I’ve notice “Beta Male” often being used online as an easy ad hominem attack. It’s just seems like another way of calling a guy effeminate, a pansy or a pussy. It’s a new version of an old schoolyard taunt. Once you LABEL anyone a “Beta,” then all the bullying you heap on them becomes self-justified. Because, somehow Betas choose their status, and thus all the bullying of Betas is fine. If they didn’t want to be Beta, they would just CHOOSE to have the characteristics of an Alpha. Right?

    For me, Alpha-Dog posturing reeks of machismo, homophobia, misogyny and sexism. Heaven forbid any male be in any way feminine, sensitive, or un-rugged. Worse, how dare any man somehow elevate any Female to a Leadership position above them!

    Don’t even let me get started on MRA and PUAs.

    • Jennifer Keller

      You are 100% correct it is just another bullying technique in fact every one of those guys who think they are alphas end up alone and losers, or MRA’s and PUA’s oh wait I repeat myself.

      • Chris. K Cook

        Yes they are ‘Lone Wolves’ not ‘Alphas’, One does not just declare themselves to be an Alpha,it is bestowed upon you by your ‘pack’ so to speak, your social clique.

    • Chris. K Cook

      MRAs and PUA, are not Alpha’s if we are using the metaphor of the Wolf Pack that they abuse. They are Lone Wolves because a true ‘Alpha’ looks after his ‘Pack’ he protects them and leads them and looks out for the weak and vulnerable among their number. He does not bully them,nor does he throw them under the proverbial bus to get what you want. Basically the opposite of what the PUA creeps and MRA weirdos are.

      • AV Flox

        I see a wolf pack article in my future.

      • array528

        Wolf packs don’t even conform to the “alpha” myth. It’s debunked and the scientist who initially coined the term even admits it.

  • Kirk Michael Maxey

    It is easy to observe that in modern human society, mating and reproductive success hardly correlate at all with supposed “alpha” status. About half my workforce is composed of PhD or other advanced degree persons, and almost all Vice Presidents come from this pool. However, partners mate and bear children more readily with the less highly educated but steadily employed members of the non-PhD ranks. One could argue that a “beta” male is more available for child rearing, less preoccupied with high-intensity work demands, and less likely to be using his status to trade up for new and different mates. The complexities of human mate selection are never as simple as behavioral psychologists wish it could be.

    • Noumenon72

      I think PUAs are arguing that the sexual revolution made the kind of status that society can reward you with (money, rank) less important to women. Now it’s the kind of personal characteristics that would make you higher status in a forager band that are more important, so why become a VP?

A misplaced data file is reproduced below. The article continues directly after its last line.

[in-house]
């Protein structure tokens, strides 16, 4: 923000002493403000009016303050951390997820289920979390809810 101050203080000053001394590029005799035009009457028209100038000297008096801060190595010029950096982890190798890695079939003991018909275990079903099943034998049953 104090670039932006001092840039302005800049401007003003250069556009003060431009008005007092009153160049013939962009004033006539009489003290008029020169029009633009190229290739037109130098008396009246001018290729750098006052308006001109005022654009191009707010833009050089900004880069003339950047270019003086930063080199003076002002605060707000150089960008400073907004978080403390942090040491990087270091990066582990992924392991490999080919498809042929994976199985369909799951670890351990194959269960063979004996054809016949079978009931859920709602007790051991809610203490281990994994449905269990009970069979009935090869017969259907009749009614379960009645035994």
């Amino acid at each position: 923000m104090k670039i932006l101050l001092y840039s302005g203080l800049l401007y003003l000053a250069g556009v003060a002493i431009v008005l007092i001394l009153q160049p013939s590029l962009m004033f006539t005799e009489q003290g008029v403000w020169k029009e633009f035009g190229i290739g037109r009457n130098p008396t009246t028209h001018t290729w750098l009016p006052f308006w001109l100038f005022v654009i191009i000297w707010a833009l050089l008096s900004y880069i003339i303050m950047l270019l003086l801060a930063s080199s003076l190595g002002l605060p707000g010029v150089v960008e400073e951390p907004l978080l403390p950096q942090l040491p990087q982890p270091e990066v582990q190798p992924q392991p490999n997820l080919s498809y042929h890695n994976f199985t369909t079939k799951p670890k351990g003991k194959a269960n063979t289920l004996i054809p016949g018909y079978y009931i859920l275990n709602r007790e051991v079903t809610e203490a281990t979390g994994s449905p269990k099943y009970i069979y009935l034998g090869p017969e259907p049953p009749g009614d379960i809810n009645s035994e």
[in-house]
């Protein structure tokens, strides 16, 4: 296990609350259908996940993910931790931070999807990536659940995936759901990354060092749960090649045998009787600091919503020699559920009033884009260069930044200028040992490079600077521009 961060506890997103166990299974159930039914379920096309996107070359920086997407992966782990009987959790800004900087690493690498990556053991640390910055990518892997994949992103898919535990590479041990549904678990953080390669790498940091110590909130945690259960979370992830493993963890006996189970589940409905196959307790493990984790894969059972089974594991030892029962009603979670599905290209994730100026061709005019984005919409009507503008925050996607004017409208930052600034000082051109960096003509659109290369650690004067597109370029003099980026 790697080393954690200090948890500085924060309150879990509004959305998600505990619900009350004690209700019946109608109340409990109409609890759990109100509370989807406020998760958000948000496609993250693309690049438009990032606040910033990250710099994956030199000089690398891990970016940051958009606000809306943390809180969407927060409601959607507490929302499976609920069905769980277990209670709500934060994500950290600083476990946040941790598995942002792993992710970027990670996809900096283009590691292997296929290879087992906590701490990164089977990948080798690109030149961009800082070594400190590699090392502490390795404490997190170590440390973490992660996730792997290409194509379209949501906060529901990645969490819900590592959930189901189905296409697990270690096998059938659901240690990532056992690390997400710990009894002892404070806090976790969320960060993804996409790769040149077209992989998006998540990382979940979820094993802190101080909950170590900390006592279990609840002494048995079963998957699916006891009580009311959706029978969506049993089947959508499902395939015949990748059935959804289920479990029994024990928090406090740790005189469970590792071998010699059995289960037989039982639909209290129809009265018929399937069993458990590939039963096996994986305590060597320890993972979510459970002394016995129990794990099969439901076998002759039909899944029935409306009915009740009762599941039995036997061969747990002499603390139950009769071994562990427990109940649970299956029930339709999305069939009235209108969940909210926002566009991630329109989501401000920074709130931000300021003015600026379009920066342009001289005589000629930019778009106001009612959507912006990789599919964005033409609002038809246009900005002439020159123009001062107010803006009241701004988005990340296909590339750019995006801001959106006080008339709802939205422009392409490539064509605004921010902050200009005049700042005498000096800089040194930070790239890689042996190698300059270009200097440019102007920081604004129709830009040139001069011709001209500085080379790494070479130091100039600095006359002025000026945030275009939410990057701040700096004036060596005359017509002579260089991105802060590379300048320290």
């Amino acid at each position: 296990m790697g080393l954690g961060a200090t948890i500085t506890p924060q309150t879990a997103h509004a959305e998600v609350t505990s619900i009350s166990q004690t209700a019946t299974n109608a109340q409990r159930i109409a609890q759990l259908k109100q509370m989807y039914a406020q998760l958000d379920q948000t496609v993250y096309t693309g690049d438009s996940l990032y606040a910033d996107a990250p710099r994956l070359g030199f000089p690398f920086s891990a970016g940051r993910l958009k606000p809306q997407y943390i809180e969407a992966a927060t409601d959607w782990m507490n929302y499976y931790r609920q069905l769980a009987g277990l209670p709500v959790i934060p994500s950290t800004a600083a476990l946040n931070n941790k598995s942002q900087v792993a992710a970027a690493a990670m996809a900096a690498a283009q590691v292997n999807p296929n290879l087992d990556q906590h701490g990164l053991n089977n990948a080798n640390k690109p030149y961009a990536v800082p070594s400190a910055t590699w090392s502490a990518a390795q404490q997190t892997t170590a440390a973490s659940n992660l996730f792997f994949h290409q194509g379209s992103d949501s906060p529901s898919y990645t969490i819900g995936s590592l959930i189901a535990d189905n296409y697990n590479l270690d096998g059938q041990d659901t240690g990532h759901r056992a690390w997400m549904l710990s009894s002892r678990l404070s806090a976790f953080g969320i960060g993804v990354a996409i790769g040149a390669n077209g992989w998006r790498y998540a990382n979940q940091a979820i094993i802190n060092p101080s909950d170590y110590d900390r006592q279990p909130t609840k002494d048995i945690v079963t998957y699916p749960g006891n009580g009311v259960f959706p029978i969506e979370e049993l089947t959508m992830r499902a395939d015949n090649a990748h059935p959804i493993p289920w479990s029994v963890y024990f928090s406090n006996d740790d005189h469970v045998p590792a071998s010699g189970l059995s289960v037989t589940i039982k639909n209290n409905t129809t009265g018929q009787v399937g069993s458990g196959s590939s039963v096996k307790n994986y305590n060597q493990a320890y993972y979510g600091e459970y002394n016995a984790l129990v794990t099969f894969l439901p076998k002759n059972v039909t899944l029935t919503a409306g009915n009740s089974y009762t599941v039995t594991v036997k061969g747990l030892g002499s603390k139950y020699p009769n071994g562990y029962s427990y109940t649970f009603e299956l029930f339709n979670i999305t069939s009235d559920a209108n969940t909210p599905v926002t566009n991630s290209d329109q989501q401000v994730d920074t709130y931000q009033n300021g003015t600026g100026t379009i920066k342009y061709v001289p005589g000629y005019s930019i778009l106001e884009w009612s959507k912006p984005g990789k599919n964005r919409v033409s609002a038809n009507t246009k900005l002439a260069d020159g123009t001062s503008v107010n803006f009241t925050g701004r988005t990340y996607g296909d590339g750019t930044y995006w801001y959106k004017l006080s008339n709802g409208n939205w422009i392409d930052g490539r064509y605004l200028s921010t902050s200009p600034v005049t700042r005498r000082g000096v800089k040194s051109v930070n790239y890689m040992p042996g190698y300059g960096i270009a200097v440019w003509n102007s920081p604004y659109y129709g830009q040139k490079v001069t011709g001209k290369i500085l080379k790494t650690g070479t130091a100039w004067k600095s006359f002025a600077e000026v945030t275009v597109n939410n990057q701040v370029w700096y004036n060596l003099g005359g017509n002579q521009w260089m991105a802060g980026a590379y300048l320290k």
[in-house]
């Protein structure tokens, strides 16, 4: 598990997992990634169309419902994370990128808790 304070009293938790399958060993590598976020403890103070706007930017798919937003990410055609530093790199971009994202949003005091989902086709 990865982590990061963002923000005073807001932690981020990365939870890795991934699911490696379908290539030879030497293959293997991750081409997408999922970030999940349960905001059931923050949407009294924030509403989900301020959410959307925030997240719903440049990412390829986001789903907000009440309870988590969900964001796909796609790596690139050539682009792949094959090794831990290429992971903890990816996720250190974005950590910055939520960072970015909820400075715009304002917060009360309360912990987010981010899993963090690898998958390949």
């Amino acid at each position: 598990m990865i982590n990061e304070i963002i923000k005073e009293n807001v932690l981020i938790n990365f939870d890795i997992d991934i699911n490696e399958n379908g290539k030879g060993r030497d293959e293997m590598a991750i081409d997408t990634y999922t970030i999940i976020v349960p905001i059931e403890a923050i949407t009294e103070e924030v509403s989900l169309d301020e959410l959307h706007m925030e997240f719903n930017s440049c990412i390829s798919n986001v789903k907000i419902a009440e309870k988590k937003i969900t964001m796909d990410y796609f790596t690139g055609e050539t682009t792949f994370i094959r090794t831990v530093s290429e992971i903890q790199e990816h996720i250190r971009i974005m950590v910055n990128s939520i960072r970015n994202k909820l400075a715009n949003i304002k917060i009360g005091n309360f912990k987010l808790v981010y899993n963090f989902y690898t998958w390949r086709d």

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  • TheBrett

    The whole “alpha male” thing has become just another way to try and defend “traditional” (read: reactionary and more new than you think) norms of masculinity, in the wake of religious justifications for these becoming less and less meaningful to people. As you point out, it’s nonsense.

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  • Noumenon72

    I’ll confess I only read the abstract of your silverback link, but “Rank was a significant predictor of copulations with both multiparous
    and nulliparous females, although copulations were more evenly
    distributed between the three top ranking males than previously
    reported” does not sound at all like “the alpha male silverback gorilla doesn’t get significantly more sexual opportunities than, say, beta and gamma males.” Would I agree with your take if I read the whole paper?

    • AV Flox

      I strongly encourage you to read the paper — not because you hope to agree or disagree, but because science is worth reading.

      • Noumenon72

        This particular science appears to cost $30 to read? I would have checked it myself instead of asking if it weren’t behind a paywall. Also, if I’m going to read science uncritically, just for enjoyment, I’ll read Not Exactly Rocket Science blog and its infinite links. Reading to agree or disagree is reading carefully, for the truth — that’s the only time I will actually read an original study, at all.

        Anyway, I was seeking some assurance that I should trust your take over my reading of the abstract, so I’m not very satisfied with this.

        • Grant Stone

          People are not Silverback Gorillas. There may be some sociological comparisons we can make. But it’s an allegory, not a definition.

          Who gets to define who the Alpha and Beta Humans are? Is that defined by Social Status? Physical Size? Wealth? Number of Sexual Partners? What are the rules of this game? Because that’s what it becomes, a game.

          The way I’ve seen the terms used is as machismo puffery, with men declaring themselves Alpha, or as ad hominem name-calling. Label the “others” (whoever you oppose) as the Betas, and then heap all the horrible characteristics you despise onto how “Beta” gets defined. It’s generally nonsense, and non-science.